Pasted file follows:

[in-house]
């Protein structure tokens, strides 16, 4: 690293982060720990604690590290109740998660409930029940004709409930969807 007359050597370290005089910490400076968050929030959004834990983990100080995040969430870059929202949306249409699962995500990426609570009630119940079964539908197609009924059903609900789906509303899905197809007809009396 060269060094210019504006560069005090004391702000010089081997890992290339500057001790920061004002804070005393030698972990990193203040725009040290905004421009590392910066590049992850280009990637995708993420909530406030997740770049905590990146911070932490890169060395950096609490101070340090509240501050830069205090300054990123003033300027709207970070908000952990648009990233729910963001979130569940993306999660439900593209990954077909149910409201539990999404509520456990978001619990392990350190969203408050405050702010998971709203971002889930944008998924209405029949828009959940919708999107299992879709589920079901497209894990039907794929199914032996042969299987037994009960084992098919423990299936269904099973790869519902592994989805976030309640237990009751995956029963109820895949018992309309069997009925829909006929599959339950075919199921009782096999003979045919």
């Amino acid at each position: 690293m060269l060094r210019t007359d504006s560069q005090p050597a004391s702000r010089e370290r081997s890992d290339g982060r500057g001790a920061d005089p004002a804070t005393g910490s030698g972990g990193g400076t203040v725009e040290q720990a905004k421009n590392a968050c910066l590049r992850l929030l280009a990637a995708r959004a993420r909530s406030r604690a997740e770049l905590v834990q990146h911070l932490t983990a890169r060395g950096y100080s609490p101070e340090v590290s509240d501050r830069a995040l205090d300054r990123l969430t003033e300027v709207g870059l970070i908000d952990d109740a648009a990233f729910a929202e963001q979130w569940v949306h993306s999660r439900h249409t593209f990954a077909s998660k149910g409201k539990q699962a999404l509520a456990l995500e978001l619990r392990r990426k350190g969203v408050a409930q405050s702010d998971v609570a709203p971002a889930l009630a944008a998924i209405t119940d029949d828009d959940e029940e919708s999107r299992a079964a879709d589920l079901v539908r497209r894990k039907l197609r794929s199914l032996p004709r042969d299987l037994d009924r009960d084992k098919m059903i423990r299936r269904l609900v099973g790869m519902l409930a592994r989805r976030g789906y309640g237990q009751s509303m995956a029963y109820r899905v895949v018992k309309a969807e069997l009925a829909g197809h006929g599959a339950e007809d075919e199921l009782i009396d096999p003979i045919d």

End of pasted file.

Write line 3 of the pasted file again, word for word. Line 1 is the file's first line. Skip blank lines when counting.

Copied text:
């Amino acid at each position: 690293m060269l060094r210019t007359d504006s560069q005090p050597a004391s702000r010089e370290r081997s890992d290339g982060r500057g001790a920061d005089p004002a804070t005393g910490s030698g972990g990193g400076t203040v725009e040290q720990a905004k421009n590392a968050c910066l590049r992850l929030l280009a990637a995708r959004a993420r909530s406030r604690a997740e770049l905590v834990q990146h911070l932490t983990a890169r060395g950096y100080s609490p101070e340090v590290s509240d501050r830069a995040l205090d300054r990123l969430t003033e300027v709207g870059l970070i908000d952990d109740a648009a990233f729910a929202e963001q979130w569940v949306h993306s999660r439900h249409t593209f990954a077909s998660k149910g409201k539990q699962a999404l509520a456990l995500e978001l619990r392990r990426k350190g969203v408050a409930q405050s702010d998971v609570a709203p971002a889930l009630a944008a998924i209405t119940d029949d828009d959940e029940e919708s999107r299992a079964a879709d589920l079901v539908r497209r894990k039907l197609r794929s199914l032996p004709r042969d299987l037994d009924r009960d084992k098919m059903i423990r299936r269904l609900v099973g790869m519902l409930a592994r989805r976030g789906y309640g237990q009751s509303m995956a029963y109820r899905v895949v018992k309309a969807e069997l009925a829909g197809h006929g599959a339950e007809d075919e199921l009782i009396d096999p003979i045919d």